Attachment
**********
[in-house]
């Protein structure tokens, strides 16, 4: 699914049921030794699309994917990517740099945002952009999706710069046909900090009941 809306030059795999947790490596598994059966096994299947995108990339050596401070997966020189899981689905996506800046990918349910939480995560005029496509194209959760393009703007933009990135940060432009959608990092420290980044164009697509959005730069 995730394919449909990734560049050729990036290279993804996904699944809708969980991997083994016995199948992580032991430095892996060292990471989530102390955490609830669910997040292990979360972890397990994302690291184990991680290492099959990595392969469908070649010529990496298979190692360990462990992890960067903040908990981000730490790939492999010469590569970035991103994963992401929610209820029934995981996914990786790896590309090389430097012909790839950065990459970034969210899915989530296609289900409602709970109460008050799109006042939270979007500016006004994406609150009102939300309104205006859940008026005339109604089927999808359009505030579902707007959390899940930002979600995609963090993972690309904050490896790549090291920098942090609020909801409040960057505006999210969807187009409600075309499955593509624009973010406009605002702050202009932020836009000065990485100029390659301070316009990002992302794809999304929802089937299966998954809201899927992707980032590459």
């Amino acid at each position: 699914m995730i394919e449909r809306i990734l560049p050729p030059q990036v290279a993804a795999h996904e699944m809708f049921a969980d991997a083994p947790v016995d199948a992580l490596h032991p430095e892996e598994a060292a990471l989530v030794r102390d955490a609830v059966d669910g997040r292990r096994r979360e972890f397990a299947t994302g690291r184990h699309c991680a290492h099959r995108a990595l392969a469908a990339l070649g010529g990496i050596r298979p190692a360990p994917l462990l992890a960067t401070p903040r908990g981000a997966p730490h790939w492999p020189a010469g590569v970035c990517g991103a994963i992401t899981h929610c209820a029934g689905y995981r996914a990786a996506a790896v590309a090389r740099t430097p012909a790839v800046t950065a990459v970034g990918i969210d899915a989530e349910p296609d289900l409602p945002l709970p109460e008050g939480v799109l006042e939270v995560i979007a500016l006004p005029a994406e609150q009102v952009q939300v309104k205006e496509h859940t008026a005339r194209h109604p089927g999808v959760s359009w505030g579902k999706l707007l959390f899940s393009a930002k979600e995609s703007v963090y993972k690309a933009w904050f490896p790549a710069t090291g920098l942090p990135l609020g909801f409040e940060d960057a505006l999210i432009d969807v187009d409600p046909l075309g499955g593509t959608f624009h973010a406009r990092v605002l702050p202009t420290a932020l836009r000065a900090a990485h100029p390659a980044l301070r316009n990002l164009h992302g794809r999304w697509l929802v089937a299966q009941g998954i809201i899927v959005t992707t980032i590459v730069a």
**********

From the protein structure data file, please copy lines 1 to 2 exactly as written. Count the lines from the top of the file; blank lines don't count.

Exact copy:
[in-house]
């Protein structure tokens, strides 16, 4: 699914049921030794699309994917990517740099945002952009999706710069046909900090009941 809306030059795999947790490596598994059966096994299947995108990339050596401070997966020189899981689905996506800046990918349910939480995560005029496509194209959760393009703007933009990135940060432009959608990092420290980044164009697509959005730069 995730394919449909990734560049050729990036290279993804996904699944809708969980991997083994016995199948992580032991430095892996060292990471989530102390955490609830669910997040292990979360972890397990994302690291184990991680290492099959990595392969469908070649010529990496298979190692360990462990992890960067903040908990981000730490790939492999010469590569970035991103994963992401929610209820029934995981996914990786790896590309090389430097012909790839950065990459970034969210899915989530296609289900409602709970109460008050799109006042939270979007500016006004994406609150009102939300309104205006859940008026005339109604089927999808359009505030579902707007959390899940930002979600995609963090993972690309904050490896790549090291920098942090609020909801409040960057505006999210969807187009409600075309499955593509624009973010406009605002702050202009932020836009000065990485100029390659301070316009990002992302794809999304929802089937299966998954809201899927992707980032590459």